It was an easy day for Malini Sharma (name changed) who is an external advisor and investment committee member to private equity funds in India. But in the evening of October 19, a circular on the website of markets regulator Securities and Exchange Board of India (Sebi) brought in a series of amendments to the Alternative Investment Funds (AIF) Regulations of 2012. This is not unusual, but of late, Sebi is on a spree of dropping circulars after circulars on AIF guidelines, and tightening the noose around this largely independent sector that is usually less-understood among the common folk.
Sharma, however, is not common folk. A private equity investor for the last two decades, she sits on the boards of some of the largest homegrown funds in India. Yet, she is worried. To know why, we have to first understand how Indian PE funds work.
PE and venture capital funds in India register themselves as AIFs and are governed by AIFs regulations that came into effect in 2012 after Sebi repealed the Venture Capital Fund (VCF) regulation of 1996.
Fund managers have to raise a minimum of Rs1 crore from each investor and they cannot have more 1000 investors in each fund. Sebi has specified that fund managers, as part of their skin the game, have to invest 2.5 percent of the fund value or $1 million, whichever is lower. But Sebi did not specify the rules for internal fund structure or for penalising members in the fund.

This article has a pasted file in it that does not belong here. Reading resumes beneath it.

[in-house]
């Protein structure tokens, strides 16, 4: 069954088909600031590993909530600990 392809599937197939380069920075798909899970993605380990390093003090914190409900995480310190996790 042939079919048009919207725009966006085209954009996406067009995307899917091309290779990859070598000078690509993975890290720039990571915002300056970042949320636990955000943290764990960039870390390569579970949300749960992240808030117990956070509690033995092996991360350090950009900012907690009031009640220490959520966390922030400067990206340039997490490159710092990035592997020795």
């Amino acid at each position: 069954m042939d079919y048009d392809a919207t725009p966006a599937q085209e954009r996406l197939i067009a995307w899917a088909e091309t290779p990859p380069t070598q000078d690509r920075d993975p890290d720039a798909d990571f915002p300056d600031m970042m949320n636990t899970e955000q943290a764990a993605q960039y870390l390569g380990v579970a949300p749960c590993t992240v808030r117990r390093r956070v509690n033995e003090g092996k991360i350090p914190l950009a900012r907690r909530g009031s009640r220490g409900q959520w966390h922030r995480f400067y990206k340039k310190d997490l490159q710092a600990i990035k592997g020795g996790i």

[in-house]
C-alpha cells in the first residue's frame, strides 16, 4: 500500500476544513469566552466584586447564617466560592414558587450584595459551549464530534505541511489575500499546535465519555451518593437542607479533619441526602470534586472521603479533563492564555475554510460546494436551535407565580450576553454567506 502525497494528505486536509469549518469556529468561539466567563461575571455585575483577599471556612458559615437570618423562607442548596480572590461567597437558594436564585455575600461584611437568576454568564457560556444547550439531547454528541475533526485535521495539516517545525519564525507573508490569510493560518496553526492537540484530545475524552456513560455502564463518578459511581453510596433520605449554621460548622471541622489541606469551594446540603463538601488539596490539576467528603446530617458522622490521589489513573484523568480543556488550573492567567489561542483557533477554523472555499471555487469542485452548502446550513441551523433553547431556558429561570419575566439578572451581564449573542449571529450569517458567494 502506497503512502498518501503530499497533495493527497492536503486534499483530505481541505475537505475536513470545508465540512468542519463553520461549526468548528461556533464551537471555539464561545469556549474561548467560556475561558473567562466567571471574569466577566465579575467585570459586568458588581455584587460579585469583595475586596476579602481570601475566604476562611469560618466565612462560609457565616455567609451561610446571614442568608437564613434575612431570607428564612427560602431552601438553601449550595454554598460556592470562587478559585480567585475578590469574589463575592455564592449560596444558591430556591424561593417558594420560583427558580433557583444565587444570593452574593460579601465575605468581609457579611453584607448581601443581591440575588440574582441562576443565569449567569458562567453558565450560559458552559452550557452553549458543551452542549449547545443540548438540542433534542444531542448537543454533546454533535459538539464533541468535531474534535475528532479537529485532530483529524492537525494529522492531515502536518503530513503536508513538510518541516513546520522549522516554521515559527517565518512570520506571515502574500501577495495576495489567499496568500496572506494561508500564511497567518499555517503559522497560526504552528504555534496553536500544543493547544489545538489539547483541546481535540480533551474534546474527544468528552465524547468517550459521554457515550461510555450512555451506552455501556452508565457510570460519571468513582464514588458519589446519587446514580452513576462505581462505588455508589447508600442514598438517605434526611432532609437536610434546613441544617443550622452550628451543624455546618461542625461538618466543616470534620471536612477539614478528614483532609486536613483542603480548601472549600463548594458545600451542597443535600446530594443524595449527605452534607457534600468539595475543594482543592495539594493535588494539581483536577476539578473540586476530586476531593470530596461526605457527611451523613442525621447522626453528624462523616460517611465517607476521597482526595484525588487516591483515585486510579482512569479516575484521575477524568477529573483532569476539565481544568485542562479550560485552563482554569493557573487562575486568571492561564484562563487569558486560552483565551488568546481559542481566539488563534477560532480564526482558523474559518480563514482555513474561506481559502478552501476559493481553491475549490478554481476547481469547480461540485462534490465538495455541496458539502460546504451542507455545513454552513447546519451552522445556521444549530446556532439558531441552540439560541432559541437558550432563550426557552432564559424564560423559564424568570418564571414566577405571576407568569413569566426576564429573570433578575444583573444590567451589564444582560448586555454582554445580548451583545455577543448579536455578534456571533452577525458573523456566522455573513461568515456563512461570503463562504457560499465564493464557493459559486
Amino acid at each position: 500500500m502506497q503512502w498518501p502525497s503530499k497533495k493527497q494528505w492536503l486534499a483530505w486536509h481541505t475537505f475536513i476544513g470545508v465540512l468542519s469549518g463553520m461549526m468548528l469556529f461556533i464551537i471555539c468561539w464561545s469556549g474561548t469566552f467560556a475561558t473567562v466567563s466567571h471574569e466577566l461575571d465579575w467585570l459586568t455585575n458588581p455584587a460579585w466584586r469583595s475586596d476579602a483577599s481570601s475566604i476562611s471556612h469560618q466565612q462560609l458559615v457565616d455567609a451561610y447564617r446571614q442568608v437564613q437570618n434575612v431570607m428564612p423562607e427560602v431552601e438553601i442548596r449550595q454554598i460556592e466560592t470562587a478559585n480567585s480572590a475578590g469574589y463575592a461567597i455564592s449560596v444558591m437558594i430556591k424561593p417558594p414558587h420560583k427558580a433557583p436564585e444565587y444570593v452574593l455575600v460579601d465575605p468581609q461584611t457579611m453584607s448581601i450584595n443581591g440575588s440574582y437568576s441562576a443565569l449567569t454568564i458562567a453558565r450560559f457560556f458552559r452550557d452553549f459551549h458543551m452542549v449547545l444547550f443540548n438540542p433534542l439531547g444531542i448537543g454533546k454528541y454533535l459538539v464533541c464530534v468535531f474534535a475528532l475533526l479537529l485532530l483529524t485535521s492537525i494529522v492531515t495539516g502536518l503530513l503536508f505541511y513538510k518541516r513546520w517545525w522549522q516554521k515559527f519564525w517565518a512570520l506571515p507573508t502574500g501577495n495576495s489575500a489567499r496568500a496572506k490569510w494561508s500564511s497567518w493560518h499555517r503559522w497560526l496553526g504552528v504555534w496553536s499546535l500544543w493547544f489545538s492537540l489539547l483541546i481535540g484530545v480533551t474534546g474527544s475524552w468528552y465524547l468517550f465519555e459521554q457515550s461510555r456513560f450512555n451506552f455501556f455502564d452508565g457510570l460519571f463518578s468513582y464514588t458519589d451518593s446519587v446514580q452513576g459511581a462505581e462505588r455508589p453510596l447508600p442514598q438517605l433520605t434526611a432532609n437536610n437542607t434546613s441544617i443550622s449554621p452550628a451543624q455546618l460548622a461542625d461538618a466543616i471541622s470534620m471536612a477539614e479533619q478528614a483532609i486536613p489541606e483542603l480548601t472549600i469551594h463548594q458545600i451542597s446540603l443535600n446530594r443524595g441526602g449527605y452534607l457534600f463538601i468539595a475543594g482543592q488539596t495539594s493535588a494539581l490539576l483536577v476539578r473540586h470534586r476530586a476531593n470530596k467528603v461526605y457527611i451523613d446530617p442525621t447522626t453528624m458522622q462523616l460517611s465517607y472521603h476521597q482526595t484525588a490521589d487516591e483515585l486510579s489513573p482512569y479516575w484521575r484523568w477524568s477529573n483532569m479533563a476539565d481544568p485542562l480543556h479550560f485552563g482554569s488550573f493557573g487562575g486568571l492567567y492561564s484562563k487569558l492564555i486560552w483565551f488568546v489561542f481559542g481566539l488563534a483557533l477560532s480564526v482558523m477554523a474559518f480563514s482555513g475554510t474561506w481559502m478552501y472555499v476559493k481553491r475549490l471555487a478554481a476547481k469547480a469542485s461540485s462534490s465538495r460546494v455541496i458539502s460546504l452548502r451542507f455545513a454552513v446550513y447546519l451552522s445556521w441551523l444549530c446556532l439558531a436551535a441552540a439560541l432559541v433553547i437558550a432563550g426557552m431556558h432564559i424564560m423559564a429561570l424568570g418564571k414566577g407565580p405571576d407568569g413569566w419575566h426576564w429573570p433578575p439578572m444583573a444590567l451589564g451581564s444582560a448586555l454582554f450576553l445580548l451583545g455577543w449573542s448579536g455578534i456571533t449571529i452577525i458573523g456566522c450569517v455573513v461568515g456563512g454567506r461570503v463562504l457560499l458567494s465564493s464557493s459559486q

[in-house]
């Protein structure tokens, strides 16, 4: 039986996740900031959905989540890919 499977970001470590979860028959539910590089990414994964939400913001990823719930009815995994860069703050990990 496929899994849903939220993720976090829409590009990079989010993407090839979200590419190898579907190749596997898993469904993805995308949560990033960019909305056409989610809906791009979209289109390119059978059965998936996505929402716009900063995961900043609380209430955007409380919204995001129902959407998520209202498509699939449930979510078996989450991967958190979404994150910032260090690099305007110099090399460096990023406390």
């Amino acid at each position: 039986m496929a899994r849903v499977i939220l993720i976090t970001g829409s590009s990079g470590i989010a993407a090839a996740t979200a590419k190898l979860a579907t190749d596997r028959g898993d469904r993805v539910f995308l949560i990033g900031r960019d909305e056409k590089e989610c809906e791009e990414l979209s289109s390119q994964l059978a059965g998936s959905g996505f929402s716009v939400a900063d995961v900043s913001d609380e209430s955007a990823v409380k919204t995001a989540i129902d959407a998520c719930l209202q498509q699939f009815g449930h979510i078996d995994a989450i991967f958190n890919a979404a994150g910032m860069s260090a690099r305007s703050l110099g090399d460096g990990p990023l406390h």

Globally, PE and VC funds usually have very lean teams and they constitute a committee called the investment committee (IC), comprising the decision-makers of the fund, experienced professionals and marquee names from the industry. In most fund constructs, the IC has a final say on whether a fund manager should go ahead with the deal or not. Almost all homegrown Indian funds follow this structure.
The Sebi circular released on October 19 firstly stated that the fund manager shall be responsible for investment decisions of the AIFs. Usually, the investment manager is the name of the firm under which the fund is registered, and the firm was liable for any cases against them, and not individuals.
The second part, which has the likes of Sharma worried, is where Sebi states that the members of the IC shall be equally (jointly and personally) responsible as the fund manager for investment decisions. This is the first time the Sebi has referred to the IC since 2012.